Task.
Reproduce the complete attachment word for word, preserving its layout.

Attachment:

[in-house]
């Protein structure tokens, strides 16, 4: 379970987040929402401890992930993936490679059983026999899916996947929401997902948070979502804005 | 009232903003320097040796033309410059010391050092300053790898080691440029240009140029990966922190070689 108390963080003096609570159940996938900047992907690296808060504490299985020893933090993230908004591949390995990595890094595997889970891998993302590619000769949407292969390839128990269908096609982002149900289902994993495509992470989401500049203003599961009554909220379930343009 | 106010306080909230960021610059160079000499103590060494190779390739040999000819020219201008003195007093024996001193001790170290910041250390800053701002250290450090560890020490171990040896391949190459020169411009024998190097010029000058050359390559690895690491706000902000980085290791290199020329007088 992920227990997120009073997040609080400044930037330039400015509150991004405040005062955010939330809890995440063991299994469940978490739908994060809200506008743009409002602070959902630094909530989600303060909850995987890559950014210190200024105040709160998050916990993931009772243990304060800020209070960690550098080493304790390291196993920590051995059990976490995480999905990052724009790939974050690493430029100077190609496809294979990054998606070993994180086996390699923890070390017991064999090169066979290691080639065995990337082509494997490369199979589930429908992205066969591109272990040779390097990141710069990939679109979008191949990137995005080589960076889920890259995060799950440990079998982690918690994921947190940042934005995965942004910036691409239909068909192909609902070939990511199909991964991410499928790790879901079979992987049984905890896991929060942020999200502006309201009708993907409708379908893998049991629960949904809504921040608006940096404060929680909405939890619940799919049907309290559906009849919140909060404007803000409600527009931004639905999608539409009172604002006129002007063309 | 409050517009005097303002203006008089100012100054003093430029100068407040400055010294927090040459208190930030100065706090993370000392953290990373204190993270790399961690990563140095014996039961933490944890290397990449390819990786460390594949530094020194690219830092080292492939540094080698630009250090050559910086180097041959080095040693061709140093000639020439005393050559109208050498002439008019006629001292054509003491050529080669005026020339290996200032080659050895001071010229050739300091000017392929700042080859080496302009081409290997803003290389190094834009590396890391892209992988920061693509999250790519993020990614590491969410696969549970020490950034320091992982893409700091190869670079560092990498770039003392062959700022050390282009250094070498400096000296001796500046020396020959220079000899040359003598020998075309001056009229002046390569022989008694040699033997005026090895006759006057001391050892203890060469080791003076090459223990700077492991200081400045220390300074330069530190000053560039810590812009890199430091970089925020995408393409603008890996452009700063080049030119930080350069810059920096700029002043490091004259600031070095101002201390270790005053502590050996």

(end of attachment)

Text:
[in-house]
């Protein structure tokens, strides 16, 4: 379970987040929402401890992930993936490679059983026999899916996947929401997902948070979502804005 | 009232903003320097040796033309410059010391050092300053790898080691440029240009140029990966922190070689 108390963080003096609570159940996938900047992907690296808060504490299985020893933090993230908004591949390995990595890094595997889970891998993302590619000769949407292969390839128990269908096609982002149900289902994993495509992470989401500049203003599961009554909220379930343009 | 106010306080909230960021610059160079000499103590060494190779390739040999000819020219201008003195007093024996001193001790170290910041250390800053701002250290450090560890020490171990040896391949190459020169411009024998190097010029000058050359390559690895690491706000902000980085290791290199020329007088 992920227990997120009073997040609080400044930037330039400015509150991004405040005062955010939330809890995440063991299994469940978490739908994060809200506008743009409002602070959902630094909530989600303060909850995987890559950014210190200024105040709160998050916990993931009772243990304060800020209070960690550098080493304790390291196993920590051995059990976490995480999905990052724009790939974050690493430029100077190609496809294979990054998606070993994180086996390699923890070390017991064999090169066979290691080639065995990337082509494997490369199979589930429908992205066969591109272990040779390097990141710069990939679109979008191949990137995005080589960076889920890259995060799950440990079998982690918690994921947190940042934005995965942004910036691409239909068909192909609902070939990511199909991964991410499928790790879901079979992987049984905890896991929060942020999200502006309201009708993907409708379908893998049991629960949904809504921040608006940096404060929680909405939890619940799919049907309290559906009849919140909060404007803000409600527009931004639905999608539409009172604002006129002007063309 | 409050517009005097303002203006008089100012100054003093430029100068407040400055010294927090040459208190930030100065706090993370000392953290990373204190993270790399961690990563140095014996039961933490944890290397990449390819990786460390594949530094020194690219830092080292492939540094080698630009250090050559910086180097041959080095040693061709140093000639020439005393050559109208050498002439008019006629001292054509003491050529080669005026020339290996200032080659050895001071010229050739300091000017392929700042080859080496302009081409290997803003290389190094834009590396890391892209992988920061693509999250790519993020990614590491969410696969549970020490950034320091992982893409700091190869670079560092990498770039003392062959700022050390282009250094070498400096000296001796500046020396020959220079000899040359003598020998075309001056009229002046390569022989008694040699033997005026090895006759006057001391050892203890060469080791003076090459223990700077492991200081400045220390300074330069530190000053560039810590812009890199430091970089925020995408393409603008890996452009700063080049030119930080350069810059920096700029002043490091004259600031070095101002201390270790005053502590050996």